Now, I want you to know, I immediately discarded the crisis hotline as a viable alternative, for several reasons: 1. I wasn’t in crisis. 2. Calling a crisis hotline is unnecessarily dramatic. 3. It’s a good option for other people but not for me because I have People and crisis hotlines are only for people without other choices. And 4. My brain wasn’t working properly (see also: depression) so I couldn’t see that my first three reasons were DUMB AS SHIT. Mostly it was the fourth reason.

And fortunately, that red strobe light with the disembodied voice clued me in. I mean, it wasn’t very good at being gentle or kind about it, but it managed to punt the Truth to the frontal cortex with a swift, “Oh for fuck’s sake, Beth. You are NOT TOO GOOD for a crisis hotline. Situations like this are LITERALLY WHY THEY EXIST.” And then the voice reminded me how annoyed I am by people who say they think counseling is a great idea but never, ever go themselves. There’s a disconnect between what they think is good for others and what they’re willing to accept for themselves. “It’s fantastic that resource is there. For other people. Who need it. Who are not me because I’m fine.” 🙄 (Seriously, Karen. YOU ARE NOT FINE. GO TO COUNSELING ALREADY.)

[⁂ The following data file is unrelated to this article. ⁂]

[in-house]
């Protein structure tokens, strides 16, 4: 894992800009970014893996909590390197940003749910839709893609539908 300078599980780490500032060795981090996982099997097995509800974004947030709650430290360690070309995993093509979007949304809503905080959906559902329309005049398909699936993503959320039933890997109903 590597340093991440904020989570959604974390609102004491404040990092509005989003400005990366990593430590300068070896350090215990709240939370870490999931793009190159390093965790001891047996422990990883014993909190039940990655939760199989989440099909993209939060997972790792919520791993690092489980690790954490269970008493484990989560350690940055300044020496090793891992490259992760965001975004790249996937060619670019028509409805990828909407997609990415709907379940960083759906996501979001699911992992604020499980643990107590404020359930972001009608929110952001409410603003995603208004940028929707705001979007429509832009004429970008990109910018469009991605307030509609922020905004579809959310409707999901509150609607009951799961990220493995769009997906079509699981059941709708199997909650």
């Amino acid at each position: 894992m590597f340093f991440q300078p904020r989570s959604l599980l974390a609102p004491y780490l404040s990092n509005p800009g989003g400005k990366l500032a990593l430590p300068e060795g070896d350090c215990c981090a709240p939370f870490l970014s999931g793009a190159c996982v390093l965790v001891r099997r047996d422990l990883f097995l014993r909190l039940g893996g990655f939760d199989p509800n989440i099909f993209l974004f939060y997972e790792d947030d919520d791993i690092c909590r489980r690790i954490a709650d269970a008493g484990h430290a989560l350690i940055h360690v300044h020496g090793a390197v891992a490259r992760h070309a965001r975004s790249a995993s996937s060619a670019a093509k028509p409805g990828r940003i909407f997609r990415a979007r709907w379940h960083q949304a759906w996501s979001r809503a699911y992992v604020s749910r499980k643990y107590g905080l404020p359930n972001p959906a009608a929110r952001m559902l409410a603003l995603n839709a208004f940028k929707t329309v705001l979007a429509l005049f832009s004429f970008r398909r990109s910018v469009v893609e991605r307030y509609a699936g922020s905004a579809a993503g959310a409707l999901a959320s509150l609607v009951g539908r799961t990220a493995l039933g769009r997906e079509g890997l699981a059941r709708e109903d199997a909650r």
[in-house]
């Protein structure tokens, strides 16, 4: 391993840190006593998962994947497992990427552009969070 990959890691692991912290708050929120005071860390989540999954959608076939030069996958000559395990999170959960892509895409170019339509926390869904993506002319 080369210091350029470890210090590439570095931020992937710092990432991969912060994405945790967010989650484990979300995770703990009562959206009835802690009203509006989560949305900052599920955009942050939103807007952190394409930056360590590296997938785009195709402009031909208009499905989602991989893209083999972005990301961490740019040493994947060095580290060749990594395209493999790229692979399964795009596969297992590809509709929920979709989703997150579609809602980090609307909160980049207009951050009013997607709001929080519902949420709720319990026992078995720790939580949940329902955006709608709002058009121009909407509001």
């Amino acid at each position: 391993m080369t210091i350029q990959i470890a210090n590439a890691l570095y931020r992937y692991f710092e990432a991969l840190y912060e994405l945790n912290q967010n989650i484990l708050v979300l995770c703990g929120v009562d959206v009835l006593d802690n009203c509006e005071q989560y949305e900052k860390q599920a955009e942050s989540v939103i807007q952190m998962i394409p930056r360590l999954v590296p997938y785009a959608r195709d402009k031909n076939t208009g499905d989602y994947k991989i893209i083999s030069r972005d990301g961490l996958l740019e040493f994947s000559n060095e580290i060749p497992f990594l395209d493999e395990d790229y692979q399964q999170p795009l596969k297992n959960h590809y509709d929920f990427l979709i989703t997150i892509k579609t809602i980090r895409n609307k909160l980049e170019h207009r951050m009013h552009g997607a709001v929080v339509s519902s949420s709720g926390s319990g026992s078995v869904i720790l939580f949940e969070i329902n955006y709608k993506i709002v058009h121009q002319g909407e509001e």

So, early Saturday morning, for the first time, I contacted the 24/7 Crisis Text Line* at 741741 and chatted with Luke. Who I kept calling Kevin inside my head. I was inordinately concerned I’d call him Kevin on the text string — like calling out the wrong boyfriend’s name in bed — and then… what? What did I think would happen? That Luke would suddenly realize I’m not right in the head? Psst… i think he was already on to me. But I managed NOT to call him Kevin on the text string, so I considered that a serious brain win under the circumstances. And you know what? Luke helped. 

He validated my concerns. He assured me I’m pretty normal. He reminded me of truths I already knew. Coping skills I already have. And gently led me toward next healthy steps to take. It was, to be honest, the hand-holding I needed without the added stress of worrying about his feelings or worrying I was traumatizing him like I would with one of my people. It was a turning point. And I’m grateful.

I’ve spent the last three days doing as little as possible. Running a few kid-related errands. Saying no to anything extraneous. Making myself nourishing food. Starting Season 9 of Shameless, FINALLY on Netflix. And trying to make sense of my jumble of brain. The good news is I’m on the upswing again. The bummer news is I know it’s a process and I’m not through the woods yet. It’s OK, though. One step at a time, right?

So, the truth is, I hit a wall last week, on Thursday, before dawn. And it’s been a little dark over here. But I think dawn might be on the way.